Fake it till you make it, they say. Unfortunately, no matter how hard you try to turn your fake jewelry into real, it’s not going to happen.
Precious stones and metals are things most of us admire, but for many it’s hard to even tell what’s real and what’s not. And with more jeweler options than your typical Kay or Jared nowadays, it’s more likely to get caught wearing something less than brilliant.
So, how can you ensure that you’re getting the best of the best? Here are some questions to ask before buying:
How is the quality?
When it comes to jewelry, a lot of the time, you can judge a book by its cover. If the stones are cloudy or have minimal brilliance (brightness) to them, there’s a possibility they’re not real. Also, check the links and prongs. If the links in a bracelet or necklace are pinching and the prongs don’t seem to be flush to what they’re holding, you may be out of luck. This should only be your first assessment though, as some fake jewelry could fool a trained eye at first glance.
No, we’re not looking for your run-of-the-mill card store. Instead, we’re looking for something much more precious – precious metals, to be exact.
The United States may not have an official hallmarking system, but if you’re buying from other countries or antiques, a hallmark is an official mark stamped onto a piece of platinum, gold, silver or sometimes palladium. This is to show that it is in fact legitimate.
In the States though, you will find a mark of the precious metal percentage – 14k (58.3% gold), 18k (75% gold), PT950 (95% platinum), 925 (sterling silver). This can be replicated in fakes, and is sometimes stamped onto gold plated jewelry, so don’t let it be your deciding factor.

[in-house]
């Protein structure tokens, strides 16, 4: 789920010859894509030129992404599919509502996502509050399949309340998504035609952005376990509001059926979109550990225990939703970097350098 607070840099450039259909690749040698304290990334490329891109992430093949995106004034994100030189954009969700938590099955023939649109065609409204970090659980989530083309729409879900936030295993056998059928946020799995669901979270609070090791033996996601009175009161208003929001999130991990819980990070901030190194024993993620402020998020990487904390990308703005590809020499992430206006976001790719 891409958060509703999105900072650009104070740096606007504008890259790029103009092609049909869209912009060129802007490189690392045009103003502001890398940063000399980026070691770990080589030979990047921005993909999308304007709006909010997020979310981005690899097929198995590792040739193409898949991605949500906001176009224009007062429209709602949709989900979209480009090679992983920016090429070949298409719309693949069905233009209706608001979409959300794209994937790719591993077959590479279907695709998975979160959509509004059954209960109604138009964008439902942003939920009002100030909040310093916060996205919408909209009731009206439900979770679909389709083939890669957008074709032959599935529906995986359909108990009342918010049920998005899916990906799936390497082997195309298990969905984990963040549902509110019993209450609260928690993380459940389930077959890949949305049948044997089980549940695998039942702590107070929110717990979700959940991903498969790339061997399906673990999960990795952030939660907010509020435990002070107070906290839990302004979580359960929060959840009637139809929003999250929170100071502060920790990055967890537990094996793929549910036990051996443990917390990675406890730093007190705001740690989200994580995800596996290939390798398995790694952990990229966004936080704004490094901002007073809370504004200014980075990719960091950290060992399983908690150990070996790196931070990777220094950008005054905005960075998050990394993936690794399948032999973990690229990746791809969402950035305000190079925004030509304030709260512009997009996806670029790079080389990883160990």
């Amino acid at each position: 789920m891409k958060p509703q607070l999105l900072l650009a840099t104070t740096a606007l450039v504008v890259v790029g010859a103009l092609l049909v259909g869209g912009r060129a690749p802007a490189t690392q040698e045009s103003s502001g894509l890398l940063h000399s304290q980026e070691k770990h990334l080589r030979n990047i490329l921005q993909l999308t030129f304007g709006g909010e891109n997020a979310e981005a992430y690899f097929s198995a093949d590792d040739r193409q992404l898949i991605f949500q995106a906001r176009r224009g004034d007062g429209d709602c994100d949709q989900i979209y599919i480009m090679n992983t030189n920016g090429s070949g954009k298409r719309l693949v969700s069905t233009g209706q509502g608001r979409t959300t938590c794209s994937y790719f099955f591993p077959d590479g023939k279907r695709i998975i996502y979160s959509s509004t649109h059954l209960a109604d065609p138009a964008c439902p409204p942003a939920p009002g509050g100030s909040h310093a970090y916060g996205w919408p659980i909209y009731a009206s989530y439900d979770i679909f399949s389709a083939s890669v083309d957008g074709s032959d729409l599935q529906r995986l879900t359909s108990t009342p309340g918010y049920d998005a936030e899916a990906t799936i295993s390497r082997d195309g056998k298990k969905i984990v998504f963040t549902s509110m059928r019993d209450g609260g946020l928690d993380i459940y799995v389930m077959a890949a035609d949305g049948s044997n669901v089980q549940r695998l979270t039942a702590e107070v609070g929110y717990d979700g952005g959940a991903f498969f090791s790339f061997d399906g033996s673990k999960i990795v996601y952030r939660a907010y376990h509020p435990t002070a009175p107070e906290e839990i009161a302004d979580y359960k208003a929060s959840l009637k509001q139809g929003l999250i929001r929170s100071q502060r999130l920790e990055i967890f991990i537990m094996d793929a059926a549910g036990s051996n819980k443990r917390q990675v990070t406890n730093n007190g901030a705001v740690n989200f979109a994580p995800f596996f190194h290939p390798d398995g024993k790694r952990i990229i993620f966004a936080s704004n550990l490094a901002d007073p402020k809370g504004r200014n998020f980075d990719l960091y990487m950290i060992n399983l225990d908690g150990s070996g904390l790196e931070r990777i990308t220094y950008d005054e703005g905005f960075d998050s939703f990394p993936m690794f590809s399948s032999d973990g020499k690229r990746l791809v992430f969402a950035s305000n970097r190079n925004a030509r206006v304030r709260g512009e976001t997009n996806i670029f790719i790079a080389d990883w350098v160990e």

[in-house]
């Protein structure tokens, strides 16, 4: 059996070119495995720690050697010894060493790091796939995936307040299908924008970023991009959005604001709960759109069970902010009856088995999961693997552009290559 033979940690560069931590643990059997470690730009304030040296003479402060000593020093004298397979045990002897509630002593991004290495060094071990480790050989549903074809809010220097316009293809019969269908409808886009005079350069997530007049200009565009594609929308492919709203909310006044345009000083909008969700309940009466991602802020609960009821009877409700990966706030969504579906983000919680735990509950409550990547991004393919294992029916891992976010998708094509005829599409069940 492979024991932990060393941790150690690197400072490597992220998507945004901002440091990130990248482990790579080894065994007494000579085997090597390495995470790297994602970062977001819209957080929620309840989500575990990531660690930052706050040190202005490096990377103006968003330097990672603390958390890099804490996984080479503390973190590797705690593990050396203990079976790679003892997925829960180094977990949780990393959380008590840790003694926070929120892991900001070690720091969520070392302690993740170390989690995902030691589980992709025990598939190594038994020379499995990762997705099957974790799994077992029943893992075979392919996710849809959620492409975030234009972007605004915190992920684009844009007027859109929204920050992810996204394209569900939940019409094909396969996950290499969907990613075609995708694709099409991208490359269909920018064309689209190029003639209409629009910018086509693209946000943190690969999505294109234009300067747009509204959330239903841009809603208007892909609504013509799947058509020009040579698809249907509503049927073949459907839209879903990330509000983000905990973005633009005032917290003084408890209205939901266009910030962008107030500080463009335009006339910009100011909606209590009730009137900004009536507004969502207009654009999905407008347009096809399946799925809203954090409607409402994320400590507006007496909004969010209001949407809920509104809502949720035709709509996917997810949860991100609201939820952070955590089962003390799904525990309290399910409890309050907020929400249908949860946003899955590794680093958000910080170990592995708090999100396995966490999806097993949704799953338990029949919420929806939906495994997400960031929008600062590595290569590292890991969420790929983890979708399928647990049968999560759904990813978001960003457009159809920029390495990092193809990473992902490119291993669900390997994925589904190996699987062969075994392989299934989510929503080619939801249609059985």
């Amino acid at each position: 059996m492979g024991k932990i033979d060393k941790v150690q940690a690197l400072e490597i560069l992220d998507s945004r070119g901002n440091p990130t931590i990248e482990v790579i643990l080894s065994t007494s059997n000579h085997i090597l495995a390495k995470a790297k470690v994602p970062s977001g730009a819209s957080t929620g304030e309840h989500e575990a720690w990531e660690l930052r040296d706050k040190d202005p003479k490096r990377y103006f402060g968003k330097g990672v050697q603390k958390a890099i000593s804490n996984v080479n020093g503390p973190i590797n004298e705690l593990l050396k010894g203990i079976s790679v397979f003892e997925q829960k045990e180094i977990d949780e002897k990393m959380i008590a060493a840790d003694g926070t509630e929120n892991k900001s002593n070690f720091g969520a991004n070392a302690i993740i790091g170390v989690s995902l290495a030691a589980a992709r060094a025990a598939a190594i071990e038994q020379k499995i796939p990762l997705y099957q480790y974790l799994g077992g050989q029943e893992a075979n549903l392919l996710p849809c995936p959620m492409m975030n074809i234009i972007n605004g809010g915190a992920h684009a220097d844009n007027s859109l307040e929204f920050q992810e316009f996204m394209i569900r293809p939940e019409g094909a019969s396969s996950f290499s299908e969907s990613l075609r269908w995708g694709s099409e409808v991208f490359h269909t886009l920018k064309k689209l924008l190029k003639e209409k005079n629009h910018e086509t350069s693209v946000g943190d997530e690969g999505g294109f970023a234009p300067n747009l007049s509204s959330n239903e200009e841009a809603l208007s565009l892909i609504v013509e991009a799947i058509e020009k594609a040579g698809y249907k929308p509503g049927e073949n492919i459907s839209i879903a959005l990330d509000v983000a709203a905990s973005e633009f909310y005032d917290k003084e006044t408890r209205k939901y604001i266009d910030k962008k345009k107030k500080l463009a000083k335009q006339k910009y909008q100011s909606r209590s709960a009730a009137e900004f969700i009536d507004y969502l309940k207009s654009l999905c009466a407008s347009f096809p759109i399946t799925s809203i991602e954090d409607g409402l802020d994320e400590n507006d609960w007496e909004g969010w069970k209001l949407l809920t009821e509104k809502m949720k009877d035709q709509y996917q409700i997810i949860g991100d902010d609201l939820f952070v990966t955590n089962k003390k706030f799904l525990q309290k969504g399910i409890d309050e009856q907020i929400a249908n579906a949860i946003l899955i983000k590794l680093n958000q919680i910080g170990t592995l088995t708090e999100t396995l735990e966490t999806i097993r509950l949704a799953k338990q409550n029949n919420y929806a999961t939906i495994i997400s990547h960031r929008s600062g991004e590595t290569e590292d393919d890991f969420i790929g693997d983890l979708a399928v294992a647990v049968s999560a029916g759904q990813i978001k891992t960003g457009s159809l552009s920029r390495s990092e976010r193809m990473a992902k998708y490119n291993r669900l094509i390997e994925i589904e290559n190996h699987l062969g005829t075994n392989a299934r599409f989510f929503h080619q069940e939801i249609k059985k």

Is it magnetic?
This is another super simple test to start you in the right direction when on the hunt for real silver or gold. Neither are magnetic, so if you hold a magnet and it reacts, it’s not what you’re looking for. However, this is just the first step, as not all fake jewelry is made with magnetic material.
Are there any flaws?
Believe it not, you’re wanting to find a few flaws in your jewelry. These “flaws”, known as inclusions to gemologists and jewelers, are little irregularities within a stone and are typically caused by environmental factors.
But don’t worry – inclusions don’t ruin your stone. Inclusions can add personality and intrigue to what is already a completely unique piece. In fact, stones with inclusions in them are sometimes valued higher.
Take amber – a resin that sometimes traps insects – for example. Overall, if you’re looking at a piece of jewelry that is seemingly flawless, you may want to take a closer look.
Does it pass the bite test?
So, you’ve gone away on a cruise, and a nice gentleman in Cozumel wants to sell you some pearls. Different from gemstones, you have less to go on when getting an idea of a pearl’s quality. The quickest and easiest way to know if a pearl is authentic is to bite it. Yes, bite it.
All you need to do is hold it with the tips of your fingers and run it across your teeth. A real pearl will be a little gritty.
What does a gemologist say?
It’s as easy as running to the mall and asking someone to take a closer look.
Make sure you’re asking a certified gemologist for their input, as many sales associates at even the largest jewelry chains have little real knowledge of gems and jewelry.
There’s been one too many times that I’ve been misinformed by a jewelry store sales associate. Typically written appraisals cost $100-$200, but most gemologists are happy to give you their verbal acknowledgements for free, and many of them will go on for hours happily about gems.
Photos from @thejewelprincess on Instagram!